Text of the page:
Our unique genes amplify themselves through environment

It is one of the crowning findings of behavioural genetics: the older we get, the more our specific genetic differences are associated with the degree to which we differ on measured phenotypic traits; like weight, disease prevalence and cognitive diversity. This is interesting, because genetic variance of a population doesn’t change over time (each person … Continue reading Our unique genes amplify themselves through environment

A change in the visual cortex’s career

What happens to the congenitally blind’s visual cortex? this region does not simply stay dormant and gather cobwebs; rather, it appears this area puts up the scaffolding and undergoes a massive reconstruction, making office space for language use. Cognitive and neuroscientific research has shown the brilliant flexibility of the traditional language and visual networks to … Continue reading A change in the visual cortex’s career

Dropping everything and just noticing: notes on mindfulness

By Thomas Cornish Dropping everything and just noticing is an idea that has been spreading as a meme, predominantly in Asia, since the 5th Century BCE. This very simple idea comes under the guise of meditation, mindfulness and vipassana (meaning insight). It’s a liberating idea. Imagine neither having to take every thought as the absolute … Continue reading Dropping everything and just noticing: notes on mindfulness

Looking at Pain in the Mirror: pain mirror neurons found in rats.

How is it that we get overwhelmed when watching someone cry, or feel a coating of inspiration when we see a face filled with hope? And, are we the only animal to exert an empathic response to those emotional cues? A study published last week by Carrillo and colleagues uncovers the potential mechanism that allows … Continue reading Looking at Pain in the Mirror: pain mirror neurons found in rats.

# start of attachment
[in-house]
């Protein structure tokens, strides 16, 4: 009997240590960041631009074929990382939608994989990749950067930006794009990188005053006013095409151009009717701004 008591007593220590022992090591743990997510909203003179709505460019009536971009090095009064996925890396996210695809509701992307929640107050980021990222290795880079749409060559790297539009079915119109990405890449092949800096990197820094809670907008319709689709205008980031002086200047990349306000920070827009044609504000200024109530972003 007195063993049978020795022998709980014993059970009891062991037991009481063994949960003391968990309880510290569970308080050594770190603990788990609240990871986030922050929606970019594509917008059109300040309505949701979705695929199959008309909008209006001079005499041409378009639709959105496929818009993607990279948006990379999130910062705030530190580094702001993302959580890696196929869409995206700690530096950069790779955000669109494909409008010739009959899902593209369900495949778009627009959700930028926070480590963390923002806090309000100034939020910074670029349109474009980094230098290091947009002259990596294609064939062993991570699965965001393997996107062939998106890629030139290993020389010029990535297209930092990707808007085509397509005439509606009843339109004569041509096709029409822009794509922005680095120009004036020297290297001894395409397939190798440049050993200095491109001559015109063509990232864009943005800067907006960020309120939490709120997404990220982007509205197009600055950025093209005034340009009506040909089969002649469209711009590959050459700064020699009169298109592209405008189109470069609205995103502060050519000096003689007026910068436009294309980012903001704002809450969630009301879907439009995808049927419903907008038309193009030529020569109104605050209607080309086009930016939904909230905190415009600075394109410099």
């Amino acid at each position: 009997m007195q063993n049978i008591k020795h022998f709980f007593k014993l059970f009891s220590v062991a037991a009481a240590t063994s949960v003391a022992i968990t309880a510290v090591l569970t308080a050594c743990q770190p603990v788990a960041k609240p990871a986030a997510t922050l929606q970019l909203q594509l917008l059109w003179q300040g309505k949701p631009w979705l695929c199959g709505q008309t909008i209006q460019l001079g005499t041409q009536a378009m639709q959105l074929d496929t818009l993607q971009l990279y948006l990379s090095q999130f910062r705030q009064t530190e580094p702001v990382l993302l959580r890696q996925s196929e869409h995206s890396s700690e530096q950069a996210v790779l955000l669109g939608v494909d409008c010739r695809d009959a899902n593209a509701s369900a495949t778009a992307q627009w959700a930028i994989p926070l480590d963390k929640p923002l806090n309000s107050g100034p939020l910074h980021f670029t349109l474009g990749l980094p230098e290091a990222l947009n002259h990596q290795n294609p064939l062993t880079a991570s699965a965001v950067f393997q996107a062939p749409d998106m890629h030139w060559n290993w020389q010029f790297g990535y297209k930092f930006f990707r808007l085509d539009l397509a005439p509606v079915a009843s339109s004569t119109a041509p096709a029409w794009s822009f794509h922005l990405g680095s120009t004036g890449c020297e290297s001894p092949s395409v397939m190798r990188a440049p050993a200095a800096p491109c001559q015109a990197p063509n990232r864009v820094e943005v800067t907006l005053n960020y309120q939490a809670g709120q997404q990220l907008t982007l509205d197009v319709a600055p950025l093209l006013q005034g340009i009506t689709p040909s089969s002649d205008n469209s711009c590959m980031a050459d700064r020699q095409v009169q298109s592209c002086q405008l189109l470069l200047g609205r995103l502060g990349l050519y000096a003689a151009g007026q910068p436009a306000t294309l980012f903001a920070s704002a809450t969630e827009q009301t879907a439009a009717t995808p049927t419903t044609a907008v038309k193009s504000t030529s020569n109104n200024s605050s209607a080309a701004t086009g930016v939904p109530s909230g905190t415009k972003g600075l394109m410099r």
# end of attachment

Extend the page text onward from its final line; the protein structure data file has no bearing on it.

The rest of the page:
Unhappy

In recent decades, economists studying life satisfaction have noticed a pattern among their data, a pattern that is homogenous among different countries and cultures. Most people’s perceived happiness appears to take a nose dive in adulthood, reaching a low at forty or fifty years-old, before heading back up an incline. The relationship between life-satisfaction and … Continue reading Unhappy

Democratic Dendrites

Each of our neurons compute inordinate amounts of information in compartmentalised sections, according to one of the first recordings of electrical activity in human brain cells. Our understanding of neurons (brain cells) is almost exclusively from investigation into our small mammalian friends - the rodent. A study Published in the journal Cell, however, has revealed … Continue reading Democratic Dendrites